The short answer: no. In past we did offer “process only” at a discount of 10% for people who wanted to scan their own film. We have discontinued this because too often we were having films returned to us that the client was unable to scan due to the condition of the film, that we were able to scan because we are experienced in dealing with scanning very dense or faded negatives. This isn’t to say that your negative won’t be home scannable but we don’t know people capabilities and won’t be responsible for that. The savings that we were offering for “process only” we feel is easily offset by the security of having digital files of your pictures on-site here when shipping, and the fact that you get an early preview of your images in a gallery. Essentially, you can still have process only but if you are unable to scan your film when you get it back, we will have scans here already so there is no need to send anything back to us.
Here are some reasons why the scanning is often best left to us….
Some negatives are “accelerate” which means they are first processed the safest way possible into a B&W negative and then a security scan taken of those B&W images. After, many color films get reprocessed into color which sometime renders a better or more desirable color image than the B&W version of the pictures. But as often as not, the color version will be extremely faded and shifted and in these case we have safely stored the originally processed into B&W versions of the pictures for the client.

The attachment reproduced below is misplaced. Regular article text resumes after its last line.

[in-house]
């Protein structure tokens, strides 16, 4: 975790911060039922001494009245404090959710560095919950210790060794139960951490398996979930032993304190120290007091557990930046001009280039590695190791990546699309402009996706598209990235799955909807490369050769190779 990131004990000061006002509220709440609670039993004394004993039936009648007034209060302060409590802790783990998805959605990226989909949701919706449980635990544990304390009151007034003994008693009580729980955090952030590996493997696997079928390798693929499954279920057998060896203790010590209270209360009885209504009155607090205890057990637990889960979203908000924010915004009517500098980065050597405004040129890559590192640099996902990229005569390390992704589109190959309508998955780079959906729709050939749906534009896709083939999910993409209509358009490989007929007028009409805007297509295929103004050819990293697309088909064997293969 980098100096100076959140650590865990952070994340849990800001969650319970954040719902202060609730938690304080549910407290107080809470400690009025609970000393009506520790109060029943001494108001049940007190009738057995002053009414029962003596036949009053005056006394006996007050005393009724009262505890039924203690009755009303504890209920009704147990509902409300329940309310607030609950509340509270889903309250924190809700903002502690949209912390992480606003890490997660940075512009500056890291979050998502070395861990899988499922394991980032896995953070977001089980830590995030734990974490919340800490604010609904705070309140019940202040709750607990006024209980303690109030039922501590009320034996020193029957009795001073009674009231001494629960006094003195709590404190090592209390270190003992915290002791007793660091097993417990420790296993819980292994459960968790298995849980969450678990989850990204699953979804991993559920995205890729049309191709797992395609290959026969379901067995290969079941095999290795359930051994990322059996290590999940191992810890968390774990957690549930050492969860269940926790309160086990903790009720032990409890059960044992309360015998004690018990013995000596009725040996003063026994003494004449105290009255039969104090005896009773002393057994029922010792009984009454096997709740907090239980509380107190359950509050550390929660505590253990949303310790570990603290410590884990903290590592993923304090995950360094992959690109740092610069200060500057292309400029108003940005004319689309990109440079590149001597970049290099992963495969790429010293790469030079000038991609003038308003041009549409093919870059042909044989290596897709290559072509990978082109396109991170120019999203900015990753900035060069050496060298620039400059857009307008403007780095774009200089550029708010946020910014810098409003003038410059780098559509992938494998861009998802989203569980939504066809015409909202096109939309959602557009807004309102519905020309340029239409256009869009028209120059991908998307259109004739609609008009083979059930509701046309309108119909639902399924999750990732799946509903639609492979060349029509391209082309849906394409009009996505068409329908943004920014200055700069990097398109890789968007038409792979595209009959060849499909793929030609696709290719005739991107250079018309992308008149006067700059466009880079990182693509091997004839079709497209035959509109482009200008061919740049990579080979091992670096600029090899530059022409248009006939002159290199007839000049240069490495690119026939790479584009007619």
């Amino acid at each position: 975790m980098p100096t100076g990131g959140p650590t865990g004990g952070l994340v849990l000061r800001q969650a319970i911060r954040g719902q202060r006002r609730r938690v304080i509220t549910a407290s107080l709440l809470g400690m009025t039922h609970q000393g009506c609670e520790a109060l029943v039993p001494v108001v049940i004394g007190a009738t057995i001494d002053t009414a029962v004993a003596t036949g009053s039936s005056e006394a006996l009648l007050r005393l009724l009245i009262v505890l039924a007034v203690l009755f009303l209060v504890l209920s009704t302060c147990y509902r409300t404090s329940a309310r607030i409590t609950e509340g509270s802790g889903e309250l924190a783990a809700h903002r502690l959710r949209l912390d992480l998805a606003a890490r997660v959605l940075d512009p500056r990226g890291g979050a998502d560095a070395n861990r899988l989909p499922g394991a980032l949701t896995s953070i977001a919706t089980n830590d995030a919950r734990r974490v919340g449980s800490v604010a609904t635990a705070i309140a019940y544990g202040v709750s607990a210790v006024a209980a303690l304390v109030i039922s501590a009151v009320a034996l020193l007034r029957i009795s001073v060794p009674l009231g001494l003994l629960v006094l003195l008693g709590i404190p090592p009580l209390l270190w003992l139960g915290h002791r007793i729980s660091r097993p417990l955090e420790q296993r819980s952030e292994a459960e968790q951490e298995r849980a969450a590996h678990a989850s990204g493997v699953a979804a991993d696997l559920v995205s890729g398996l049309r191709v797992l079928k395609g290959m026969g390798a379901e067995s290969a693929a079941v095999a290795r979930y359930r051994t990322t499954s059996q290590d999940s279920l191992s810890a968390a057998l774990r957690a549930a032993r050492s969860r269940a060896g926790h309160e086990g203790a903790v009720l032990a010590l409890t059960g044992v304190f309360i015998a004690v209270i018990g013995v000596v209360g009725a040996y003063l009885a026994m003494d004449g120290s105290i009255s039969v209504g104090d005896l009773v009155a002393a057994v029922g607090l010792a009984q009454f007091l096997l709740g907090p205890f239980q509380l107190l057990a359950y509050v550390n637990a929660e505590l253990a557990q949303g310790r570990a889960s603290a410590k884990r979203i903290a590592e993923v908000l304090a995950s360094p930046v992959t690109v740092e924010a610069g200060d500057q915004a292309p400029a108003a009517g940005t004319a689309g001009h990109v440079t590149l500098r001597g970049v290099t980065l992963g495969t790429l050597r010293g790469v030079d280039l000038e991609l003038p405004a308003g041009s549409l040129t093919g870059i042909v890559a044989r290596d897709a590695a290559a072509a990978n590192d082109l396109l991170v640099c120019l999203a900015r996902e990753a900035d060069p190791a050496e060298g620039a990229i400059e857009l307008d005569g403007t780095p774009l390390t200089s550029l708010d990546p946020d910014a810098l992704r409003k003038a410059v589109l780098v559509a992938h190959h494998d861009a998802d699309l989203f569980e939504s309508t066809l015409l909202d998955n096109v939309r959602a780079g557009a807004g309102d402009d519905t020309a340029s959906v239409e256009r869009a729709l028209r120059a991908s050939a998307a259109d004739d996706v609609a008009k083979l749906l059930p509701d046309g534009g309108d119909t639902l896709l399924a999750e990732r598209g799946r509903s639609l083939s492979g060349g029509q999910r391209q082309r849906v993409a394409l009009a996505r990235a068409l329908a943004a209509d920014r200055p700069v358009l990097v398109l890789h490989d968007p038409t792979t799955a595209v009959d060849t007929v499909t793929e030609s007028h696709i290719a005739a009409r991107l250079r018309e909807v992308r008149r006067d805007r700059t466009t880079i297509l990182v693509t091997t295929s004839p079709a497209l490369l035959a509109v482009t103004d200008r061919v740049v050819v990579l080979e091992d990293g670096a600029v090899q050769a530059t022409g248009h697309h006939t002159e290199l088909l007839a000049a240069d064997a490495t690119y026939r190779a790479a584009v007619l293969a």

Some negatives after processing are as dense as welding glass and conventional scanners can not see through them.
Some negatives have such an extremely faint image on them they can not be recognized with the preview scan on a conventional scanner making them very difficult to locate your marquee correctly during preview. Auto frame selection will not work on these negatives. Do not assume if you don’t see images upon a quick inspection, there is nothing there.
Some films such as GAF cassettes and Triple Print blue label films are processed into an unstable reflective negative that begins fading after processing. Not only do they need to be scanned right away, they are scanned wet because the contrast on the film is much higher when wet and they can not be scanned on a normal scanner because light will not pass through them.